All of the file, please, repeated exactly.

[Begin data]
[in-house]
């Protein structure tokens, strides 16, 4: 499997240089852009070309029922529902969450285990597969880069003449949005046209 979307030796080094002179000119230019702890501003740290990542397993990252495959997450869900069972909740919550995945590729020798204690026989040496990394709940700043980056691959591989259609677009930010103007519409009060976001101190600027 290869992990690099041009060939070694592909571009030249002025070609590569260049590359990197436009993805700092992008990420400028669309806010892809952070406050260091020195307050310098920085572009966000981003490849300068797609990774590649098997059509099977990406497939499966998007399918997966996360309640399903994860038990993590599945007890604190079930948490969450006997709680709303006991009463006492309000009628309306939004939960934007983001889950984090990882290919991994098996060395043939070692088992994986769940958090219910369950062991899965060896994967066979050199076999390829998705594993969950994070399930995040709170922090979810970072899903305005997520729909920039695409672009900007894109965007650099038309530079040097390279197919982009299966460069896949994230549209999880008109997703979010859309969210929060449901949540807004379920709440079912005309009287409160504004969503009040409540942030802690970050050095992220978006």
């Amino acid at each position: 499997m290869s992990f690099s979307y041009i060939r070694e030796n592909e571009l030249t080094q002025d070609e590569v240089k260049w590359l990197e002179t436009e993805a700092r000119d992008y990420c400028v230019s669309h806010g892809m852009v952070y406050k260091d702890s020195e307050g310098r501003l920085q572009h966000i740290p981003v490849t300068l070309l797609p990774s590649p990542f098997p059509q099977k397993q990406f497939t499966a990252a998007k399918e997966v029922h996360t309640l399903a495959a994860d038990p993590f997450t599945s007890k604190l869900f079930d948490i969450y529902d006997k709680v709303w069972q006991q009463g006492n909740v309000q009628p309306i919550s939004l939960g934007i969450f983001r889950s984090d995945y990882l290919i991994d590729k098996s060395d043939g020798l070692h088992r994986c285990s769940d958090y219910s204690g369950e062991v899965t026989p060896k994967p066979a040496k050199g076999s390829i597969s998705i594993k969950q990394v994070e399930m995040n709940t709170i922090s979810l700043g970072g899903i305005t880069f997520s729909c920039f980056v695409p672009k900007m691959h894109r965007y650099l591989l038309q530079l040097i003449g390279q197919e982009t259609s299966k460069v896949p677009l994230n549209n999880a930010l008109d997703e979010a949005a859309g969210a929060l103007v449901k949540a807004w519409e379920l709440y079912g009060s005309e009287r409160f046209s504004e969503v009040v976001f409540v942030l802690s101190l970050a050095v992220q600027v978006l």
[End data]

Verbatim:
[in-house]
């Protein structure tokens, strides 16, 4: 499997240089852009070309029922529902969450285990597969880069003449949005046209 979307030796080094002179000119230019702890501003740290990542397993990252495959997450869900069972909740919550995945590729020798204690026989040496990394709940700043980056691959591989259609677009930010103007519409009060976001101190600027 290869992990690099041009060939070694592909571009030249002025070609590569260049590359990197436009993805700092992008990420400028669309806010892809952070406050260091020195307050310098920085572009966000981003490849300068797609990774590649098997059509099977990406497939499966998007399918997966996360309640399903994860038990993590599945007890604190079930948490969450006997709680709303006991009463006492309000009628309306939004939960934007983001889950984090990882290919991994098996060395043939070692088992994986769940958090219910369950062991899965060896994967066979050199076999390829998705594993969950994070399930995040709170922090979810970072899903305005997520729909920039695409672009900007894109965007650099038309530079040097390279197919982009299966460069896949994230549209999880008109997703979010859309969210929060449901949540807004379920709440079912005309009287409160504004969503009040409540942030802690970050050095992220978006």
């Amino acid at each position: 499997m290869s992990f690099s979307y041009i060939r070694e030796n592909e571009l030249t080094q002025d070609e590569v240089k260049w590359l990197e002179t436009e993805a700092r000119d992008y990420c400028v230019s669309h806010g892809m852009v952070y406050k260091d702890s020195e307050g310098r501003l920085q572009h966000i740290p981003v490849t300068l070309l797609p990774s590649p990542f098997p059509q099977k397993q990406f497939t499966a990252a998007k399918e997966v029922h996360t309640l399903a495959a994860d038990p993590f997450t599945s007890k604190l869900f079930d948490i969450y529902d006997k709680v709303w069972q006991q009463g006492n909740v309000q009628p309306i919550s939004l939960g934007i969450f983001r889950s984090d995945y990882l290919i991994d590729k098996s060395d043939g020798l070692h088992r994986c285990s769940d958090y219910s204690g369950e062991v899965t026989p060896k994967p066979a040496k050199g076999s390829i597969s998705i594993k969950q990394v994070e399930m995040n709940t709170i922090s979810l700043g970072g899903i305005t880069f997520s729909c920039f980056v695409p672009k900007m691959h894109r965007y650099l591989l038309q530079l040097i003449g390279q197919e982009t259609s299966k460069v896949p677009l994230n549209n999880a930010l008109d997703e979010a949005a859309g969210a929060l103007v449901k949540a807004w519409e379920l709440y079912g009060s005309e009287r409160f046209s504004e969503v009040v976001f409540v942030l802690s101190l970050a050095v992220q600027v978006l």